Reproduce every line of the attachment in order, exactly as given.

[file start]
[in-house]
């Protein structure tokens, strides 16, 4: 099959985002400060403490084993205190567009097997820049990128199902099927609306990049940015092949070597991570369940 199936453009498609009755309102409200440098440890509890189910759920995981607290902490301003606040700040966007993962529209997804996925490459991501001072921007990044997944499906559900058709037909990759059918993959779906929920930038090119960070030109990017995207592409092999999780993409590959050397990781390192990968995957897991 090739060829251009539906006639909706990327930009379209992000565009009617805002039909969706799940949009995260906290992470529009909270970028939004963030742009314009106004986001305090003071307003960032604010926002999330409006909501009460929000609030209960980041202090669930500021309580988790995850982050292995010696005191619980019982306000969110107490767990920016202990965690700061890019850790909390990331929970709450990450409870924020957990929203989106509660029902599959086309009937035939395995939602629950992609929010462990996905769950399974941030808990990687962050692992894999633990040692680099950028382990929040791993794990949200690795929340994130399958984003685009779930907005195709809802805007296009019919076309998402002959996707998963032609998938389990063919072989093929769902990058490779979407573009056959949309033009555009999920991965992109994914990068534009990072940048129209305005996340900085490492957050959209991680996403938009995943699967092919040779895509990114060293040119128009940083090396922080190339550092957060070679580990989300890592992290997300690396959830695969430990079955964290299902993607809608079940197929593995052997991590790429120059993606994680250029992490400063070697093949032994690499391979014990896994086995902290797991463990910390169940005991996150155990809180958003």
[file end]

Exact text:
[in-house]
């Protein structure tokens, strides 16, 4: 099959985002400060403490084993205190567009097997820049990128199902099927609306990049940015092949070597991570369940 199936453009498609009755309102409200440098440890509890189910759920995981607290902490301003606040700040966007993962529209997804996925490459991501001072921007990044997944499906559900058709037909990759059918993959779906929920930038090119960070030109990017995207592409092999999780993409590959050397990781390192990968995957897991 090739060829251009539906006639909706990327930009379209992000565009009617805002039909969706799940949009995260906290992470529009909270970028939004963030742009314009106004986001305090003071307003960032604010926002999330409006909501009460929000609030209960980041202090669930500021309580988790995850982050292995010696005191619980019982306000969110107490767990920016202990965690700061890019850790909390990331929970709450990450409870924020957990929203989106509660029902599959086309009937035939395995939602629950992609929010462990996905769950399974941030808990990687962050692992894999633990040692680099950028382990929040791993794990949200690795929340994130399958984003685009779930907005195709809802805007296009019919076309998402002959996707998963032609998938389990063919072989093929769902990058490779979407573009056959949309033009555009999920991965992109994914990068534009990072940048129209305005996340900085490492957050959209991680996403938009995943699967092919040779895509990114060293040119128009940083090396922080190339550092957060070679580990989300890592992290997300690396959830695969430990079955964290299902993607809608079940197929593995052997991590790429120059993606994680250029992490400063070697093949032994690499391979014990896994086995902290797991463990910390169940005991996150155990809180958003």